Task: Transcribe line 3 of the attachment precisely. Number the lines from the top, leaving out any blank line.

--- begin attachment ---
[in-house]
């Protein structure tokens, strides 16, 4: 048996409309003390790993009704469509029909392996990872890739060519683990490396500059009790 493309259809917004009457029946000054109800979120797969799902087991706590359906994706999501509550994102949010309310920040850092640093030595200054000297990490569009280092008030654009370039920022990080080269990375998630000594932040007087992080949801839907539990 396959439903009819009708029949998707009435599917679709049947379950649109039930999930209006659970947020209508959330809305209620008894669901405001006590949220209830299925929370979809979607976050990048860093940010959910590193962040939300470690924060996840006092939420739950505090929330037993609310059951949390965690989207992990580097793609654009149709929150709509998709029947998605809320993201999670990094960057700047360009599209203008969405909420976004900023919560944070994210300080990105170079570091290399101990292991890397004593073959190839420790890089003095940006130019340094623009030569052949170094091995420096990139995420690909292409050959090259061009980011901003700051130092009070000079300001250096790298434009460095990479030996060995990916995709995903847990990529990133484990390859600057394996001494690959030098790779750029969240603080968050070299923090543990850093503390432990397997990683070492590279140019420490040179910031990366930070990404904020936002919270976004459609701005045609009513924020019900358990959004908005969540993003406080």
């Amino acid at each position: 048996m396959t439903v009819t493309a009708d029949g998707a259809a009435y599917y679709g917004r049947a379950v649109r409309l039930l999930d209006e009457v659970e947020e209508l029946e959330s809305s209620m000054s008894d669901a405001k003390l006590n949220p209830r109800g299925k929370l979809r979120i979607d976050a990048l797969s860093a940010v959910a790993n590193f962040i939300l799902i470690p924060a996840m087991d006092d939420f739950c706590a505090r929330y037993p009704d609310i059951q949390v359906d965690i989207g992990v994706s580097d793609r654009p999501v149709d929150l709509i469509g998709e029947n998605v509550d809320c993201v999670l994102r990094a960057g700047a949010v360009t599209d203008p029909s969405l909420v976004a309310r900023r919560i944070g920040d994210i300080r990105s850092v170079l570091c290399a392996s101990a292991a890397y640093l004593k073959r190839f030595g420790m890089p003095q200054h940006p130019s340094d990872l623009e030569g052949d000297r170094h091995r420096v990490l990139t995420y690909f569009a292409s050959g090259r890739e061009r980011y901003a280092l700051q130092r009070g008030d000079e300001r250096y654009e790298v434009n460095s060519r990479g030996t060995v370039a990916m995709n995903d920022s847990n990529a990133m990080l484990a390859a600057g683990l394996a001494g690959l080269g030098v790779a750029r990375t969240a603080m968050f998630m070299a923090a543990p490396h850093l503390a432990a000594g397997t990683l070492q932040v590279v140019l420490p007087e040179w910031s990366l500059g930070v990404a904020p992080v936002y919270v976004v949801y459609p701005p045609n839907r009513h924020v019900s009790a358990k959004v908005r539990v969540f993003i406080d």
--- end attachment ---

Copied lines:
């Amino acid at each position: 048996m396959t439903v009819t493309a009708d029949g998707a259809a009435y599917y679709g917004r049947a379950v649109r409309l039930l999930d209006e009457v659970e947020e209508l029946e959330s809305s209620m000054s008894d669901a405001k003390l006590n949220p209830r109800g299925k929370l979809r979120i979607d976050a990048l797969s860093a940010v959910a790993n590193f962040i939300l799902i470690p924060a996840m087991d006092d939420f739950c706590a505090r929330y037993p009704d609310i059951q949390v359906d965690i989207g992990v994706s580097d793609r654009p999501v149709d929150l709509i469509g998709e029947n998605v509550d809320c993201v999670l994102r990094a960057g700047a949010v360009t599209d203008p029909s969405l909420v976004a309310r900023r919560i944070g920040d994210i300080r990105s850092v170079l570091c290399a392996s101990a292991a890397y640093l004593k073959r190839f030595g420790m890089p003095q200054h940006p130019s340094d990872l623009e030569g052949d000297r170094h091995r420096v990490l990139t995420y690909f569009a292409s050959g090259r890739e061009r980011y901003a280092l700051q130092r009070g008030d000079e300001r250096y654009e790298v434009n460095s060519r990479g030996t060995v370039a990916m995709n995903d920022s847990n990529a990133m990080l484990a390859a600057g683990l394996a001494g690959l080269g030098v790779a750029r990375t969240a603080m968050f998630m070299a923090a543990p490396h850093l503390a432990a000594g397997t990683l070492q932040v590279v140019l420490p007087e040179w910031s990366l500059g930070v990404a904020p992080v936002y919270v976004v949801y459609p701005p045609n839907r009513h924020v019900s009790a358990k959004v908005r539990v969540f993003i406080d």